HSBC and AWS have just announced a massive, strategic deal that indicates a clear direction of travel for one of the world’s largest banks. So, is this a sign that one of the more cloud-sceptical sectors is really changing tack? Or is it another big cloud deal that works well around the edges but doesn’t drive a true transformation away from data centres and on-premises, bespoke infrastructure?
Deutsche Bank also issued a press release with Google last week so it would seem that things might be changing. There have been similar announcements in the past – Barclays signed a big deal with AWS in 2016 and HSBC themselves also publicised their adoption of Google Cloud Platform in 2017. While publicity about how these initiatives have gone has been limited, the recent announcements are a sign that “dipping the toe in the water” has been successful and banks are prepared to make bigger bets on cloud.
The priority of data confidentiality and integrity from the business, and a very understandable lack of cloud experience at exec board level to sign-off on any risks and controls, have held banks back from rapid cloud adoption. This is despite banks holding some of the world’s best technology talent, many of whom will take the position that cloud is more robust and secure than any alternatives.
Is change finally afoot? Will banks embrace the challenge of ring-fencing the investment to refactor and re-architect platforms to modernise them for PaaS services?
There are grounds for scepticism – modernising core banking mainframes and their heritage IT systems is the definition of daunting – so what will make it different this time around? Every very large organisation will have years of organic technology spaghetti and variation in architectural governance, which will create inertial challenges in the Tier 1s. But there are also grounds for optimism.
This very public backing for cloud from the likes of HSBC and Deutsche Bank will not go unnoticed by the industry, and may indeed be just the confidence-inspiring fillip that drives faster cloud migration and adoption among Tier 2 institutions and market service providers who haven’t moved yet – they may see these kinds of decisions as the starting pistol for them to follow.
I once heard it said that moving to the cloud should not be about trying to “run your mess for less”. Moving to the cloud should be treated as the start of a fundamental transformation in how you design, plan, build and deliver the products and services that create value for your organisation. It must be used as an opportunity to consolidate and modernise your technology ecosystem and enable a greater level of both technology and business agility.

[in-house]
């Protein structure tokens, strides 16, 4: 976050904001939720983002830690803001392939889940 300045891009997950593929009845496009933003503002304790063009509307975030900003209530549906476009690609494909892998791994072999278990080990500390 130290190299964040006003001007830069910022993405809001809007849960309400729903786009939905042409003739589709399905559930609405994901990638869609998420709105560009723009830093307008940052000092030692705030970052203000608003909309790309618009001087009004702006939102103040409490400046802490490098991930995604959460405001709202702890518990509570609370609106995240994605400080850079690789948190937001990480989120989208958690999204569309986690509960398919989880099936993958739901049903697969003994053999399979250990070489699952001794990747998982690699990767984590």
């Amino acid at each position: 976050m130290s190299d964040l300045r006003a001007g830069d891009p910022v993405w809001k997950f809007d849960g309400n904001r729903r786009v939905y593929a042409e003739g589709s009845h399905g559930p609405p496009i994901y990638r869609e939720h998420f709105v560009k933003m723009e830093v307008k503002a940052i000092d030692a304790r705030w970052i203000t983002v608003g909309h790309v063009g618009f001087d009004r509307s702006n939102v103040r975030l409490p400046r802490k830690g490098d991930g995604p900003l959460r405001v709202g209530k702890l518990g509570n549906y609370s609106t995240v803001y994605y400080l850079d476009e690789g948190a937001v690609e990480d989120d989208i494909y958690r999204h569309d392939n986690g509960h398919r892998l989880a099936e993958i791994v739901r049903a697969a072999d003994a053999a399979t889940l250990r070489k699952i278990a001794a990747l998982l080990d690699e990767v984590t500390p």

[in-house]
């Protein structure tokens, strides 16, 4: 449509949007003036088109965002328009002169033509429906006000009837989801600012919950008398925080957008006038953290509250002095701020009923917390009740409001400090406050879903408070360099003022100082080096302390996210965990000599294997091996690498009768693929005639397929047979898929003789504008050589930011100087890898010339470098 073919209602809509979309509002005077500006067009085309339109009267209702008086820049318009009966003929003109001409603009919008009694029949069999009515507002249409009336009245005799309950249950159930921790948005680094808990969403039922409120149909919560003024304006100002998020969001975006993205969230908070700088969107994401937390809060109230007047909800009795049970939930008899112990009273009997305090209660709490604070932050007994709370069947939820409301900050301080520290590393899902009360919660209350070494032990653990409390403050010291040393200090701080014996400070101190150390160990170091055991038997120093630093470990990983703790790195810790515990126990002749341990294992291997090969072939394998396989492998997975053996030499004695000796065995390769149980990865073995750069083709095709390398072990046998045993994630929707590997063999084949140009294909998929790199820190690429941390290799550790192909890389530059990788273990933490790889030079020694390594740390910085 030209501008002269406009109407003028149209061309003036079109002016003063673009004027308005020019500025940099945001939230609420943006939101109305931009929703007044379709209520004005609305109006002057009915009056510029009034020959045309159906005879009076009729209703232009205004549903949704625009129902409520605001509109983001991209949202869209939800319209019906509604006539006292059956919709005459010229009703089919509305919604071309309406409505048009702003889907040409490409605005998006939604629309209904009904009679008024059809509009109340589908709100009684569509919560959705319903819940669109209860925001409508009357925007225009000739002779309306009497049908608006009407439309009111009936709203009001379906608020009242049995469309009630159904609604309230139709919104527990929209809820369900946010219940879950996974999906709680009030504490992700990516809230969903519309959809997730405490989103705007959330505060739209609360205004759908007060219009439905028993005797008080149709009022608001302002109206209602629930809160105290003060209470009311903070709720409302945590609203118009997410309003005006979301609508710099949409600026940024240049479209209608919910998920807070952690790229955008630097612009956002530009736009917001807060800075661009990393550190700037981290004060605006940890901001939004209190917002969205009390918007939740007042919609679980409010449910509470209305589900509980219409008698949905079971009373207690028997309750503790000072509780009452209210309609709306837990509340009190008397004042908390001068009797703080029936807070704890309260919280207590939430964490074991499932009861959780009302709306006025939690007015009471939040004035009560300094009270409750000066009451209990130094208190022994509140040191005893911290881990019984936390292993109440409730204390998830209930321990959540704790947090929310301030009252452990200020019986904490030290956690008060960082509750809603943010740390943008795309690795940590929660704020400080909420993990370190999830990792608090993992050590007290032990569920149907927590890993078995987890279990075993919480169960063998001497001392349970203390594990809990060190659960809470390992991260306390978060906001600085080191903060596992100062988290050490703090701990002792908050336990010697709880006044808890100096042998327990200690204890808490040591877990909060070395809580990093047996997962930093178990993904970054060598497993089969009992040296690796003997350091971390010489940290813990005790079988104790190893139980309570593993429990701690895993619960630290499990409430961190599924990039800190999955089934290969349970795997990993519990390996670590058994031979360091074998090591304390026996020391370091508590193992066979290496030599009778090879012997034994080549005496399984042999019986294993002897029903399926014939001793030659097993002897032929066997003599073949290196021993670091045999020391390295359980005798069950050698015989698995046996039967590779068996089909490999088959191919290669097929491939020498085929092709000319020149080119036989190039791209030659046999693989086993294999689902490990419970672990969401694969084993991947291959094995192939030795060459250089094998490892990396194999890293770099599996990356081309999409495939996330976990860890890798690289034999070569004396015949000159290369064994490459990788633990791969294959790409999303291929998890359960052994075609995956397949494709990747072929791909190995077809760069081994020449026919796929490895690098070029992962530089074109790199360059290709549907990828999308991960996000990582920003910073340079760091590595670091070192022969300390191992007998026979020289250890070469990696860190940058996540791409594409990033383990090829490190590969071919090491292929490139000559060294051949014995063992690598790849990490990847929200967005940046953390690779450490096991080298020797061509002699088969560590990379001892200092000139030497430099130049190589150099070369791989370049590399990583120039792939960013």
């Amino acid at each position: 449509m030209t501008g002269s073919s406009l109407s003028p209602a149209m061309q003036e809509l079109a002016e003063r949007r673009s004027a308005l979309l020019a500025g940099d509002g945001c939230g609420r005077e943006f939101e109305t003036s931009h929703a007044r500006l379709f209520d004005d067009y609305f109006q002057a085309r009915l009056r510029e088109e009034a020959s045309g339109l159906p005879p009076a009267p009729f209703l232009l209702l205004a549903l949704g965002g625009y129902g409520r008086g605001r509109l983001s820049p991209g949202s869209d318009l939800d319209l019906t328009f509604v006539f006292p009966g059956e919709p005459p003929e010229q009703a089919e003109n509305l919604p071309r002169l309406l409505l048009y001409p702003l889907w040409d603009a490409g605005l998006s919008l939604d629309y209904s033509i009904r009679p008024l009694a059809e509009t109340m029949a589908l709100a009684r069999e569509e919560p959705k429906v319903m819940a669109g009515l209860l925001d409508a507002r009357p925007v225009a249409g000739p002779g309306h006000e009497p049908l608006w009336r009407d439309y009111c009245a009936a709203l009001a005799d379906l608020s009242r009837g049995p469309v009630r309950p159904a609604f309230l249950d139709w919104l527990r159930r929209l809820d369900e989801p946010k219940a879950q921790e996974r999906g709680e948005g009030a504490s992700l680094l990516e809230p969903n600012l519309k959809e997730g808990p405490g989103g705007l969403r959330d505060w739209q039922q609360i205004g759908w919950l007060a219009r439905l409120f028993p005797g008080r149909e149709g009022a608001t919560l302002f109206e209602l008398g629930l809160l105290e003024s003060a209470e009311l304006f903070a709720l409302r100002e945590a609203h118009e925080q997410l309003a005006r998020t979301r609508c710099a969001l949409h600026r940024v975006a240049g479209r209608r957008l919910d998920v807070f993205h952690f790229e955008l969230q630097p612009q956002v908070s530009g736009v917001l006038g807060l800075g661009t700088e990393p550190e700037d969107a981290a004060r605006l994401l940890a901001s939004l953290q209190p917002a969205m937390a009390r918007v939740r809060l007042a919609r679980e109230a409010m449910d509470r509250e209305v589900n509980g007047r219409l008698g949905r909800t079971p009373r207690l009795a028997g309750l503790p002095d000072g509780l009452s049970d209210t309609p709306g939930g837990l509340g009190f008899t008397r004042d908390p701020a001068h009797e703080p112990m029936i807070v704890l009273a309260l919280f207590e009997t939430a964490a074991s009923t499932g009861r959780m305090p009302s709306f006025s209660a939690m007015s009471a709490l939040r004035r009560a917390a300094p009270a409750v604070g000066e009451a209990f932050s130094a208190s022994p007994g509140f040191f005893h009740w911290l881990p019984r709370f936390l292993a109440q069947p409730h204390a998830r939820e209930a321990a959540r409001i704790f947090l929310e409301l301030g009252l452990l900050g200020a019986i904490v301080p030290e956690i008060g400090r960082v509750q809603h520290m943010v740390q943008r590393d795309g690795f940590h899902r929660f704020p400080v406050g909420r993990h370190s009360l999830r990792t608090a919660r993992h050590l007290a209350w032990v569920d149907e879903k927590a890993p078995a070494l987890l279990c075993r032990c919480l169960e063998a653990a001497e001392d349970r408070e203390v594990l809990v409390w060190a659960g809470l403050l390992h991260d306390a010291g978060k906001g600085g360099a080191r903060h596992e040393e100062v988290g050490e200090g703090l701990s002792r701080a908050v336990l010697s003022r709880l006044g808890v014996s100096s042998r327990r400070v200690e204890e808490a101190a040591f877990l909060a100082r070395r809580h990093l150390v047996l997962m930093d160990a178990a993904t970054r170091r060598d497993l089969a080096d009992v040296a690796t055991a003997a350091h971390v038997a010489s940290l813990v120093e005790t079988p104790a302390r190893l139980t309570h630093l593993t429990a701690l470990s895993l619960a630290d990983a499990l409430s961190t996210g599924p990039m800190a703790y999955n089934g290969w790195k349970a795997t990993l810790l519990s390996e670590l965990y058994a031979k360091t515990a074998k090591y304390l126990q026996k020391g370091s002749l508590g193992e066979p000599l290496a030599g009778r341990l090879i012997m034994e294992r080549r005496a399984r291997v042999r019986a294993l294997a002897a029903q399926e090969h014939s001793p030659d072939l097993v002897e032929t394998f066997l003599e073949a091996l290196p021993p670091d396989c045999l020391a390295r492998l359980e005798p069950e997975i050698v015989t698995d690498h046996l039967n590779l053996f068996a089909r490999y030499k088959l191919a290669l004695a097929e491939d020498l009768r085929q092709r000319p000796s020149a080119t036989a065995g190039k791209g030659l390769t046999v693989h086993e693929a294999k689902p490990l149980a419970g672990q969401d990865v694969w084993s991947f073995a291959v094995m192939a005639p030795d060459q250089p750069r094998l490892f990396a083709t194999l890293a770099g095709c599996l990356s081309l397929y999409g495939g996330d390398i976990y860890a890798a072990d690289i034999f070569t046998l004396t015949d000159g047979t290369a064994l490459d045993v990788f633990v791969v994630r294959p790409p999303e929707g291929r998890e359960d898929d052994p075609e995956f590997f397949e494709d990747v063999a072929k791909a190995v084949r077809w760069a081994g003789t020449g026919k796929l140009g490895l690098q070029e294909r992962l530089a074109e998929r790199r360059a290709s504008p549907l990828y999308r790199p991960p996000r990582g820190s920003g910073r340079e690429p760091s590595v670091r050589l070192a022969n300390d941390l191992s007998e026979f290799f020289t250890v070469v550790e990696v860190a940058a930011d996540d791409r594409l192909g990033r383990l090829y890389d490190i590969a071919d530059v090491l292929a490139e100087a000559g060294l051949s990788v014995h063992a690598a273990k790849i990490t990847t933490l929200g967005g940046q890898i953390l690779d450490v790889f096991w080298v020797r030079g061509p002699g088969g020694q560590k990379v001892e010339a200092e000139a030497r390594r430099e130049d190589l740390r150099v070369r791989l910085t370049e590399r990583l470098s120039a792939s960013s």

Having the right mindset will enable the true benefits of cloud adoption to be realised. To do this there is often a need to unwind the almost unmanageable complexity of heritage IT systems, hamstrung by challenges with data, data governance and integration; for example, data duplicated across multiple sources and moved around the organisation in fragile batch processes. There is also a need to do this incrementally in slices across the organisation, however mistakes can be made in trying to find the correct slices.
In 1967, Melvin Conway stated, “Organisations which design systems are constrained to produce designs which are copies of the communication structures of these organizations.” A successful digital and cloud transformation for a large institution has to take this into account to avoid falling foul of “Conway’s Law”. To successfully move to the cloud large institutions need to consider the flow of value from customer or end user and use this as the foundation of the approach and driver of their transformation, and not manage the transformation as a lift-and-shift from on premise to cloud by department or division.
Large commercial organisations should look to the work the UK government has done in moving to the public cloud as part of its on-going digital transformation, something which Kainos has played a key role in, and developed significant experience in over the past 8 years. Citizen services are being re-engineered from front to back, incrementally using the processes, techniques, approaches, technologies and business processes that are second nature to the very internet generation companies they are buying cloud services from. Approaches that put customers and users at the heart of the transformation.
If you’re ready to make the move to public cloud but don’t know where to start, or have started but need help completing the journey, then Kainos can help, drawing on the breadth of experience we have of designing, building, modernising and delivering services on the public cloud. Kainos have the cloud adoption expertise to help the transformation of your business. We have a proven track record of enabling organisations migrate, modernise and manage their digital platforms in the cloud and realise the full financial, business and agility benefits available. We won’t just talk you through the theory of migration, we will show you how and where we have done it for our customers in complex and business critical environments. Visit our Starting the Cloud Journey page to find out more.